As they near the end of their yearlong tour in Iraq, a group of National Guard soldiers from Spokane, Wash., banter cynically, and one compares the region to a "big pot of . The more you stir it, the more it smells."
"Home of the Brave" promises home truths about the war in Iraq, and it isn't long before the air turns foul. Just after word of their homebound flight comes through, the soldiers are called out on a final mission, an escort run that turns into a bloody ambush. In other words, no sooner has the movie announced its pretensions to gritty realism than it hauls out the hoariest irony in the screenwriting handbook. The soldier who waxes lyrical about what he'll do when he gets home is as doomed as a movie cop who has just announced his retirement.
Touted as the first fiction feature to address the Iraq War, "Home of the Brave" is unfailingly earnest in its desire to generate sympathy for the conflict's returning veterans. But the movie, directed by veteran producer Irwin Winkler, who shares story credit with screenwriter Mark Friedman, so often falls back on stock situations and familiar tropes that it rarely addresses the specifics of the current conflict. Even when it's treading virgin territory, "Home" feels awfully familiar.
The victims of fate and contrivance, the Guard soldiers return to Spokane in rocky shape. Tommy (Brian Presley) cannot forget watching his best friend die, while Jamal (Curtis Jackson, a.k.a. 50 Cent) lives with the memory of the innocent Iraqi woman he gunned down in a firefight. Will (Samuel L. Jackson), a combat medic, drowns his traumas in alcohol, lashing out at his wife and pacifist son. Vanessa (Jessica Biel) struggles with her new prosthetic arm, as well as the fact that the boyfriend she has returned home to can no longer look her in the eye.
Although they barely knew each other in Iraq, the soldiers find they have more in common with each other than their sympathetic but uncomprehending friends and families. Visiting a movie theater to escape from her troubles, Vanessa recognizes Tommy working in the ticket booth (he came home expecting to resume his old job at a gun shop, but his former boss has illegally failed to hold his job for him, and Tommy is too disheartened to press his grievance). The two combat veterans sneak off for a private moment, but rather than swap war stories, they compare notes on anti-depressants, which they're apparently taking by the handful. Among the movie's more overtly dramatic set pieces, this brief exchange stands out for its quiet truthfulness.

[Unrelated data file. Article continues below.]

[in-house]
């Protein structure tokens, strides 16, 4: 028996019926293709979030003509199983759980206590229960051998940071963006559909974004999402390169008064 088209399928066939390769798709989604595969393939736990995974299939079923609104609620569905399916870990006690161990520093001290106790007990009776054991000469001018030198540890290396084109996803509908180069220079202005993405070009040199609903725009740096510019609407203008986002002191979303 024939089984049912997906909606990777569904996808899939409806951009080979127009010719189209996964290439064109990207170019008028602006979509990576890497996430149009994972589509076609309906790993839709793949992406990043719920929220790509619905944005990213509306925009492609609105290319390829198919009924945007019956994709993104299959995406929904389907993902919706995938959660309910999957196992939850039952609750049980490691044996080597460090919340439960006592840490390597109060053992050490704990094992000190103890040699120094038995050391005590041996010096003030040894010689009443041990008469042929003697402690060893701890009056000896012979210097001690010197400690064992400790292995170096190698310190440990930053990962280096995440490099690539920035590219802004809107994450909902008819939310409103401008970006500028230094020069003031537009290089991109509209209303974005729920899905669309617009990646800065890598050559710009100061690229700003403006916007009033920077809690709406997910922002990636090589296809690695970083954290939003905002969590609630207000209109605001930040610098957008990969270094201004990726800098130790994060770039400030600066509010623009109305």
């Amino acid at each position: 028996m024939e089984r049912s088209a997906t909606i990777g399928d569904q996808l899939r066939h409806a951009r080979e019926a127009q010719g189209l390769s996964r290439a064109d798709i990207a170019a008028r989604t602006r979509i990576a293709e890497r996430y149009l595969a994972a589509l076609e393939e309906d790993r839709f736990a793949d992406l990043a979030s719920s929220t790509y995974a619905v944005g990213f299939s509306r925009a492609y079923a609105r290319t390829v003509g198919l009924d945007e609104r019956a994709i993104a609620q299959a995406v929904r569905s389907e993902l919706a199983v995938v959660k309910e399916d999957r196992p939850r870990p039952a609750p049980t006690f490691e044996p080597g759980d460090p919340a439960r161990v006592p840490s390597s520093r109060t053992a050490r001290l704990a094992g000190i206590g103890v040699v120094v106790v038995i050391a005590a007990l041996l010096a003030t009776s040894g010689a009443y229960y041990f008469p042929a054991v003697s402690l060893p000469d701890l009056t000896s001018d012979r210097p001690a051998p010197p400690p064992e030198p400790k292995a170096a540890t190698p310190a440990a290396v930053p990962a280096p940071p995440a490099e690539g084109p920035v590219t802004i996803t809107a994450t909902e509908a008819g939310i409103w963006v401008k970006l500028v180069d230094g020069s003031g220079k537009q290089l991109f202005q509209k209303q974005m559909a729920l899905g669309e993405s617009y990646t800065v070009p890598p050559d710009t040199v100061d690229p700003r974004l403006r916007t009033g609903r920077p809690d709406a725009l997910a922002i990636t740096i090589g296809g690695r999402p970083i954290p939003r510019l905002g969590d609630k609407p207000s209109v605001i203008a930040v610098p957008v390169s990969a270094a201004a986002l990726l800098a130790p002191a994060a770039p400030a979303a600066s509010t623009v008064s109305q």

"Home of the Brave's" evident inspiration is William Wyler's "The Best Years of Our Lives," which dramatized the bittersweet homecomings of three World War II veterans. Winkler is timid about suggesting culprits for his soldiers' malaise. The closest he comes is having a desperate Jamal rail against the paperwork he has to fill out to get proper psychiatric counseling. Wary of offending either the left or right, "Home of the Brave" blandly plays it safe. War is hell, but what can you do?
The movie's mild-mannerness is especially disappointing when compared with such documentaries as "The War Tapes" and the excellent "Home Front," vivid and incisive explorations of post-Iraq anger and disillusionment that have gone largely unseen by a disinterested public. If Americans are suffering from Iraq fatigue, "Home of the Brave" will do little to rouse them.
MPAA rating: R for war violence and language.
Running time: 1 hour, 45 minutes.
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